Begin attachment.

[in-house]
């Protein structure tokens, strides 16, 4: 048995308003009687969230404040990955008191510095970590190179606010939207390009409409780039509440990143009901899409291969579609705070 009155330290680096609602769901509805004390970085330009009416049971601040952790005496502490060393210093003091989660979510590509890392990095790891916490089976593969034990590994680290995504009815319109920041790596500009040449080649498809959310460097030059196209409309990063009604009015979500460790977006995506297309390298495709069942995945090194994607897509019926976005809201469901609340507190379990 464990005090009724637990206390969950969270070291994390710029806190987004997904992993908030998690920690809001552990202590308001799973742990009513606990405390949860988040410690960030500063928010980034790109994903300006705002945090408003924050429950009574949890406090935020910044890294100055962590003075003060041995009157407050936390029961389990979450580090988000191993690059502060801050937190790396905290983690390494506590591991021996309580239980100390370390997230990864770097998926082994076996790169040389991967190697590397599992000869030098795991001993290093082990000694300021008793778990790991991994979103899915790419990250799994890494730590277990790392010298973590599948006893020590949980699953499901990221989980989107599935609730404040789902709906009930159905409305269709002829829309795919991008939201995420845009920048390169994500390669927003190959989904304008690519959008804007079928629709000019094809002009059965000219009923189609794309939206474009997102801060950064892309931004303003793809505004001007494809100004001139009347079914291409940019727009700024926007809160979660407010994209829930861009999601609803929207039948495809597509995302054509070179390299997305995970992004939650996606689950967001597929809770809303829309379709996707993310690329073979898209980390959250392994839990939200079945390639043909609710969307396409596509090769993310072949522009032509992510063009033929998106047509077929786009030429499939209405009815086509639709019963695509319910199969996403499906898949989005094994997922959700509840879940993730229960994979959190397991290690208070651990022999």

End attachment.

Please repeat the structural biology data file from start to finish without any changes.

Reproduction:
[in-house]
């Protein structure tokens, strides 16, 4: 048995308003009687969230404040990955008191510095970590190179606010939207390009409409780039509440990143009901899409291969579609705070 009155330290680096609602769901509805004390970085330009009416049971601040952790005496502490060393210093003091989660979510590509890392990095790891916490089976593969034990590994680290995504009815319109920041790596500009040449080649498809959310460097030059196209409309990063009604009015979500460790977006995506297309390298495709069942995945090194994607897509019926976005809201469901609340507190379990 464990005090009724637990206390969950969270070291994390710029806190987004997904992993908030998690920690809001552990202590308001799973742990009513606990405390949860988040410690960030500063928010980034790109994903300006705002945090408003924050429950009574949890406090935020910044890294100055962590003075003060041995009157407050936390029961389990979450580090988000191993690059502060801050937190790396905290983690390494506590591991021996309580239980100390370390997230990864770097998926082994076996790169040389991967190697590397599992000869030098795991001993290093082990000694300021008793778990790991991994979103899915790419990250799994890494730590277990790392010298973590599948006893020590949980699953499901990221989980989107599935609730404040789902709906009930159905409305269709002829829309795919991008939201995420845009920048390169994500390669927003190959989904304008690519959008804007079928629709000019094809002009059965000219009923189609794309939206474009997102801060950064892309931004303003793809505004001007494809100004001139009347079914291409940019727009700024926007809160979660407010994209829930861009999601609803929207039948495809597509995302054509070179390299997305995970992004939650996606689950967001597929809770809303829309379709996707993310690329073979898209980390959250392994839990939200079945390639043909609710969307396409596509090769993310072949522009032509992510063009033929998106047509077929786009030429499939209405009815086509639709019963695509319910199969996403499906898949989005094994997922959700509840879940993730229960994979959190397991290690208070651990022999």